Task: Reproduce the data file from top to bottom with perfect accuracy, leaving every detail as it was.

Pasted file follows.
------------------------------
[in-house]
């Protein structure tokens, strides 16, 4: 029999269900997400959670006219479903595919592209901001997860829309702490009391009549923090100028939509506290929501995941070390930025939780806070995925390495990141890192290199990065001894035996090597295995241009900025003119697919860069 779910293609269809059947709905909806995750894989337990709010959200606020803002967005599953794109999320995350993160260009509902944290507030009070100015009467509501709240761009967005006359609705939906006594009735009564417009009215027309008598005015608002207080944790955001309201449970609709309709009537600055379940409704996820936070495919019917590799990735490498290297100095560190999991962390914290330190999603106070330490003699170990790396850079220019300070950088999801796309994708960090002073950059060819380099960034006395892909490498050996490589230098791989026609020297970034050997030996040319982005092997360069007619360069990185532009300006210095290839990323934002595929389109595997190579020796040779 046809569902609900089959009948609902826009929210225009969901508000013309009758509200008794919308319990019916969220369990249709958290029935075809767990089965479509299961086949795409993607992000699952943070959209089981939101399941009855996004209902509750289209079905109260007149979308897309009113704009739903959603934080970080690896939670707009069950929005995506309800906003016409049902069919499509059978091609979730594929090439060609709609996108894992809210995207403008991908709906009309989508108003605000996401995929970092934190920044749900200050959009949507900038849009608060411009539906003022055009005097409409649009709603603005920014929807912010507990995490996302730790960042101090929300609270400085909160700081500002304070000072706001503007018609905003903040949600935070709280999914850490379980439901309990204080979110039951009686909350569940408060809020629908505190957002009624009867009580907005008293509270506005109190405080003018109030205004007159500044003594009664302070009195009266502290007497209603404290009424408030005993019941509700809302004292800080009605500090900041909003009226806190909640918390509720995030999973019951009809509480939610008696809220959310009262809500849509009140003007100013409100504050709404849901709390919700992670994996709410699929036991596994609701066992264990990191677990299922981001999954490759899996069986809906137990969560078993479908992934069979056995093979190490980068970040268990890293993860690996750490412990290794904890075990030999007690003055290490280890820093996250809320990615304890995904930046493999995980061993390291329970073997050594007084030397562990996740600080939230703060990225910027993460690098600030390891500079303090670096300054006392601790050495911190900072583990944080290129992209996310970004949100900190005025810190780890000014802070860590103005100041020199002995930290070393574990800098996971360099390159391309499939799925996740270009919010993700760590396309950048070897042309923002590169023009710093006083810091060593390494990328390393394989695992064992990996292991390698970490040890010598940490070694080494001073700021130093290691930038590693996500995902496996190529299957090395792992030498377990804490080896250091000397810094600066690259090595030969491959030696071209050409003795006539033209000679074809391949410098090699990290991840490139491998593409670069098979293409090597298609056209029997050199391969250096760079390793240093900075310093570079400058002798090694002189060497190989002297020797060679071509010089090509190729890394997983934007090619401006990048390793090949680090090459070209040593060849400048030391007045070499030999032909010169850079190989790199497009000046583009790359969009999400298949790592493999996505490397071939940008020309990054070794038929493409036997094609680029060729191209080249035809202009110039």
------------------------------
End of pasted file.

[in-house]
């Protein structure tokens, strides 16, 4: 029999269900997400959670006219479903595919592209901001997860829309702490009391009549923090100028939509506290929501995941070390930025939780806070995925390495990141890192290199990065001894035996090597295995241009900025003119697919860069 779910293609269809059947709905909806995750894989337990709010959200606020803002967005599953794109999320995350993160260009509902944290507030009070100015009467509501709240761009967005006359609705939906006594009735009564417009009215027309008598005015608002207080944790955001309201449970609709309709009537600055379940409704996820936070495919019917590799990735490498290297100095560190999991962390914290330190999603106070330490003699170990790396850079220019300070950088999801796309994708960090002073950059060819380099960034006395892909490498050996490589230098791989026609020297970034050997030996040319982005092997360069007619360069990185532009300006210095290839990323934002595929389109595997190579020796040779 046809569902609900089959009948609902826009929210225009969901508000013309009758509200008794919308319990019916969220369990249709958290029935075809767990089965479509299961086949795409993607992000699952943070959209089981939101399941009855996004209902509750289209079905109260007149979308897309009113704009739903959603934080970080690896939670707009069950929005995506309800906003016409049902069919499509059978091609979730594929090439060609709609996108894992809210995207403008991908709906009309989508108003605000996401995929970092934190920044749900200050959009949507900038849009608060411009539906003022055009005097409409649009709603603005920014929807912010507990995490996302730790960042101090929300609270400085909160700081500002304070000072706001503007018609905003903040949600935070709280999914850490379980439901309990204080979110039951009686909350569940408060809020629908505190957002009624009867009580907005008293509270506005109190405080003018109030205004007159500044003594009664302070009195009266502290007497209603404290009424408030005993019941509700809302004292800080009605500090900041909003009226806190909640918390509720995030999973019951009809509480939610008696809220959310009262809500849509009140003007100013409100504050709404849901709390919700992670994996709410699929036991596994609701066992264990990191677990299922981001999954490759899996069986809906137990969560078993479908992934069979056995093979190490980068970040268990890293993860690996750490412990290794904890075990030999007690003055290490280890820093996250809320990615304890995904930046493999995980061993390291329970073997050594007084030397562990996740600080939230703060990225910027993460690098600030390891500079303090670096300054006392601790050495911190900072583990944080290129992209996310970004949100900190005025810190780890000014802070860590103005100041020199002995930290070393574990800098996971360099390159391309499939799925996740270009919010993700760590396309950048070897042309923002590169023009710093006083810091060593390494990328390393394989695992064992990996292991390698970490040890010598940490070694080494001073700021130093290691930038590693996500995902496996190529299957090395792992030498377990804490080896250091000397810094600066690259090595030969491959030696071209050409003795006539033209000679074809391949410098090699990290991840490139491998593409670069098979293409090597298609056209029997050199391969250096760079390793240093900075310093570079400058002798090694002189060497190989002297020797060679071509010089090509190729890394997983934007090619401006990048390793090949680090090459070209040593060849400048030391007045070499030999032909010169850079190989790199497009000046583009790359969009999400298949790592493999996505490397071939940008020309990054070794038929493409036997094609680029060729191209080249035809202009110039």